“Very well.” The Jack said, a smile tingeing his words. “Now get up before you keep us any longer.”

Nunc allowed himself to breathe out slowly, despite his heart’s thundering cadence. “Thank you, sir.”

“Now, tell me of the day’s expectations. We are anxious to hear what the night will bring.” The Jack spread his arms to indicate the two figures standing beside him. Both were tall and armoured, but one shifted his feet as The Jack gestured.

“The youngers have set out, sir. An older boy and the runners are keeping an eye on them.”

“Who gave that order?” The Jack’s question dug into Nunc like a knife.

“I, I did, sir. They said that the Quad will be removed from Allmarket today. The Lodestone is already fading, and—”

“And you believed them? How can you be sure it’s not The Mirror mongering more fear to keep us in our little hole?”

“I, I saw the Lodestone myself, sir. It is fading, even the seal you gave me—”

“So again we come to my gifts, young Nunc.” The Jack tutted. “Would you like me to remove the seal?”

“No sir.” Nunc almost shouted the words, but he could not keep his thoughts at bay, ‘With all my life, yes.’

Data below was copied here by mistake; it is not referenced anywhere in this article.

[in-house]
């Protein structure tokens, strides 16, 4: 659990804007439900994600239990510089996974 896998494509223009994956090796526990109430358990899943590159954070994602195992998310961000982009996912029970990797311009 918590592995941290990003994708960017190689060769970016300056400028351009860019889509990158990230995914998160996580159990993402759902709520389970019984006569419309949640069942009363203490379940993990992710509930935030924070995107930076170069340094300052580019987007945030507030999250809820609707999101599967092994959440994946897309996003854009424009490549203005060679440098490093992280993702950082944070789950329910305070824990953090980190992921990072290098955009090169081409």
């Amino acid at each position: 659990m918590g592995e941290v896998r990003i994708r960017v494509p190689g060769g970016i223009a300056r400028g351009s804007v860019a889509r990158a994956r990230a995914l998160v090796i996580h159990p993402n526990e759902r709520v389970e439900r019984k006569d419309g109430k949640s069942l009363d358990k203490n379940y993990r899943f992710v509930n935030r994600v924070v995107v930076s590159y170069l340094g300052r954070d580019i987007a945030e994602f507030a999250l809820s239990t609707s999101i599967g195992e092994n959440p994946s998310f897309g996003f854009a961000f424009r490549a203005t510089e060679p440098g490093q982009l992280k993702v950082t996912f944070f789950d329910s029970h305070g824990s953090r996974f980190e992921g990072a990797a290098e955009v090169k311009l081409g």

“Let that be the last time I ask,” The Jack said, turning to one of his companions. “Jocelyn, dear. Go tell the runners that only half of theirs and none of the youngers will be allowed to find rest in the clan hall ever again.”

Nunc’s face began to burn, but he forced his breathing to remain soft and even. Jocelyn walked past him, her lithe form woven in steel and hate, pausing just for second by his side, before moving on to condemn the clan’s children.

“Now that we have returned to the optimal, what about our future, Hebbus?” The Jack asked, turning pointedly to the remaining companion, who shifted his weight again from foot to foot.

“We have tracked, it— Her coming from Central Quad, sir.”

“Good.” The Jack exhaled the word, long and softly as if sampling its quality. “And have the preparations been made for our much-awaited exit from Root and Gate’s prying eyes?”

Hebbus approached The Jack, holding out a small sphere. “You only have to speak your wishes, sir.”